I don’t quite understand why each person is arriving at different conclusions about their personal journey and sexuality. It is a mess. In fact I am moving in the opposite direction you are but I don’t think it means we are separated by a spiritual gulf and I don’t agree with any posture which loathes LGBT persons and condemns same sex relationships. What separates us is the grievances we hold against each other. And, I hope we will all continue to extend grace towards each other and learn to forgive our offenses and failings. I hope we will all stop trying to focus on what is and is not someone else’s sin and instead work on our own. We don’t need that kind of scrutiny when we are in a relationship with God who is doing his own work in us through Christ.
    Trying to change someone’s belief about sin is a distraction; we should rather allow everyone the opportunity to be changed by the love of Christ which is what you expressed very well in your own words.

  5. I had never thought about “idolatry” as being a possible name for the attitude you describe, but I think you may be right.

    There are people I’ve known that I at first thought shared my central religious belief (that we are saved from spiritual death by accepting the love offered by Christ) who then revealed that what they really believe is that salvation comes from having the “correct” opinion on each of a short list of theological issues. A sort of salvation by multiple-choice test.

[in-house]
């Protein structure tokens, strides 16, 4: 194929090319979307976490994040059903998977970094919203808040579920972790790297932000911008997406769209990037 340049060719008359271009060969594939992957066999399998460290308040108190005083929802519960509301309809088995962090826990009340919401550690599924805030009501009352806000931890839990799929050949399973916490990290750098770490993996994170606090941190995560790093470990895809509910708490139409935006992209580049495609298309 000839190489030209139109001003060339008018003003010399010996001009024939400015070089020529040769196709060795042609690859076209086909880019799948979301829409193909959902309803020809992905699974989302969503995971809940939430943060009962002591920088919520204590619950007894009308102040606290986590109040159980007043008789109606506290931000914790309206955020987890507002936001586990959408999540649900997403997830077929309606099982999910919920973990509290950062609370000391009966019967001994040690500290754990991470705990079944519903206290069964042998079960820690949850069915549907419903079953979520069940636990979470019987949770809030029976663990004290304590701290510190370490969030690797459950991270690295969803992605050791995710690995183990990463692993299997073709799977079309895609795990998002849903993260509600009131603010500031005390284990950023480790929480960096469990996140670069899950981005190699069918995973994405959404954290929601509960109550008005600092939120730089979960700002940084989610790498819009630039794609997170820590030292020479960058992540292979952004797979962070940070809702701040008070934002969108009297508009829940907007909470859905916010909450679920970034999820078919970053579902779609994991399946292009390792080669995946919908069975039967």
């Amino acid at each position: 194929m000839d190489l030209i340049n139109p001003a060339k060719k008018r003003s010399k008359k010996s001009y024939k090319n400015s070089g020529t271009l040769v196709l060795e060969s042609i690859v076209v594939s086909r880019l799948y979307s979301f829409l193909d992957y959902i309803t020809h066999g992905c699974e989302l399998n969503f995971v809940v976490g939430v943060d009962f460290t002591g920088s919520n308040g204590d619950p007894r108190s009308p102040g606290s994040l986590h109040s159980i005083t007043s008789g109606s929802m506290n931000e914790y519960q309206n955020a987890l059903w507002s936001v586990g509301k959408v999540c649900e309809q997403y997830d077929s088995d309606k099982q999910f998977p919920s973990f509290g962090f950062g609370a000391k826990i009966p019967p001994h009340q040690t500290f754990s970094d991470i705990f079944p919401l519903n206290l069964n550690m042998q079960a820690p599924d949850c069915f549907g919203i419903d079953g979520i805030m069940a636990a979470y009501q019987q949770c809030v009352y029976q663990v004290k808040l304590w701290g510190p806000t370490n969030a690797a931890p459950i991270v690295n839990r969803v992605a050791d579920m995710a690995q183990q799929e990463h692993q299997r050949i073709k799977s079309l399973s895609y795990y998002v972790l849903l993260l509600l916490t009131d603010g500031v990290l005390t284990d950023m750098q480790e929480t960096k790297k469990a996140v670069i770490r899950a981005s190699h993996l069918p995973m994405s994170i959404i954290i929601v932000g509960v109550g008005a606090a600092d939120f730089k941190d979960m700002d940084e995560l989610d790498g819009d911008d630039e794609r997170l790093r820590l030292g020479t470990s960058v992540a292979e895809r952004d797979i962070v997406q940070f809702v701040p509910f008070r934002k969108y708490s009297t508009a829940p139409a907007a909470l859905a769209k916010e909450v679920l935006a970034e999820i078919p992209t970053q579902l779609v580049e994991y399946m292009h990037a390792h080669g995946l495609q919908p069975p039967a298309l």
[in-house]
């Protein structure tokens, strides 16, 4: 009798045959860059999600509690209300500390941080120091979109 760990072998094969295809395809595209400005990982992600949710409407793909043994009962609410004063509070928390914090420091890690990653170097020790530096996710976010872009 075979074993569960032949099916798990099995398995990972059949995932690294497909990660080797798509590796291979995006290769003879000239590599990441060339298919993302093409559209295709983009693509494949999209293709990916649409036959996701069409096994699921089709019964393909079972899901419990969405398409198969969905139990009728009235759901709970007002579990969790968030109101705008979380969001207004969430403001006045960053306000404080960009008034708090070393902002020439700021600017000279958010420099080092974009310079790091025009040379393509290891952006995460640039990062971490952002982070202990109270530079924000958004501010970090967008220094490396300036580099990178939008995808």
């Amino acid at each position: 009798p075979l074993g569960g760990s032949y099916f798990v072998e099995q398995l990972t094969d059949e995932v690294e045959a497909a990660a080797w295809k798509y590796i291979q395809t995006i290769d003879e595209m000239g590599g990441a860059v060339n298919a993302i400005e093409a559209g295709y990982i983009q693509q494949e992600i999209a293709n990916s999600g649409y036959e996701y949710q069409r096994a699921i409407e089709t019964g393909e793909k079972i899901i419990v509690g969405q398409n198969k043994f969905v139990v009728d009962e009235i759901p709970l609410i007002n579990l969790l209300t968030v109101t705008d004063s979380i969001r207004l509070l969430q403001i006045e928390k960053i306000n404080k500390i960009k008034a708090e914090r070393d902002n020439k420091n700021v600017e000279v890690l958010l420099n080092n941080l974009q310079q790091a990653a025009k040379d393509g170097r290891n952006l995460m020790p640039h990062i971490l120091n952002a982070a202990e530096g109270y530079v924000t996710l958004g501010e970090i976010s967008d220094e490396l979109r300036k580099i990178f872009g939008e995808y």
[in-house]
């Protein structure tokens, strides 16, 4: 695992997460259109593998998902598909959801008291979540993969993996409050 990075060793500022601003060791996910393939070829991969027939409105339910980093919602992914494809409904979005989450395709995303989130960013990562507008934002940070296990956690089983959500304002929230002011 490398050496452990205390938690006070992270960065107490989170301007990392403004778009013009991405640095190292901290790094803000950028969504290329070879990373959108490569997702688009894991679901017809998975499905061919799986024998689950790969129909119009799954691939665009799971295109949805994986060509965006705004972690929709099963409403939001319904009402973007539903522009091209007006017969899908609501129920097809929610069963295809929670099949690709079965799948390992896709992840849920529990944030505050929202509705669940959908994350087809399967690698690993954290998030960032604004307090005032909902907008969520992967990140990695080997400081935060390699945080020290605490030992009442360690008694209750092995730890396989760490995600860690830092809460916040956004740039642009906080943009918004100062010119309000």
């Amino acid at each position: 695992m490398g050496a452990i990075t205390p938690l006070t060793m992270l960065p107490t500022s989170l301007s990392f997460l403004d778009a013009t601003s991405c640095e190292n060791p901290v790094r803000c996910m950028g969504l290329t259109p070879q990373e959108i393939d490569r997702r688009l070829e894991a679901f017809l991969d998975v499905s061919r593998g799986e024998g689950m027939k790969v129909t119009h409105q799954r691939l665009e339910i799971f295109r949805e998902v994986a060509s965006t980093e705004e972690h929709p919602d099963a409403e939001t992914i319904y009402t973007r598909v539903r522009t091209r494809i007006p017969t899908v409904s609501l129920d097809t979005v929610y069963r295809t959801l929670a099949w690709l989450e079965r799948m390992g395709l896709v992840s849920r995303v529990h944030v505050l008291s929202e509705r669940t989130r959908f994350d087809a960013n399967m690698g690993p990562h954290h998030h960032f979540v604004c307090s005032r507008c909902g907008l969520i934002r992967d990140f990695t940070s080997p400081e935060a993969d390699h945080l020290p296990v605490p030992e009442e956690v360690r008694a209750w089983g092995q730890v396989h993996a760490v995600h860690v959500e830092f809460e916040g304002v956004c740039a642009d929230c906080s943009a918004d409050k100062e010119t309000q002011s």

When with those who say they will go to hell if they allow themselves to believe God blesses loving same-sex relationships but then turn out to have been wrong, I feel deeply sad but I haven’t known what to say.

    You’ve clarified this for me: Thank you. Yes, believing that “the question of gay marriage was as central to . . . salvation and as pressing as the question of whether Christ really did die on the cross and atone for [our] sins” does seem accurately described as a form of idolatry. God doesn’t give us theological quizzes and then reject us if we have a wrong opinion.

  6. I had never thought about “idolatry” as being a possible name for the attitude you describe, but I think you may be right.
    There are people I’ve known that I at first thought shared my central religious belief (that we are saved from spiritual death by accepting the love offered by Christ) who then revealed that what they really believe is that salvation comes from having the “correct” opinion on each of a short list of theological issues. A sort of salvation by multiple-choice test.
    When with those who say they will go to hell if they allow themselves to believe God blesses loving same-sex relationships but then turn out to have been wrong, I feel deeply sad but I haven’t known what to say.
    You’ve clarified this for me: Thank you. Yes, believing that “the question of gay marriage was as central to . . . salvation and as pressing as the question of whether Christ really did die on the cross and atone for [our] sins” does seem accurately described as a form of idolatry. God doesn’t give us theological quizzes and then reject us if we have a wrong opinion.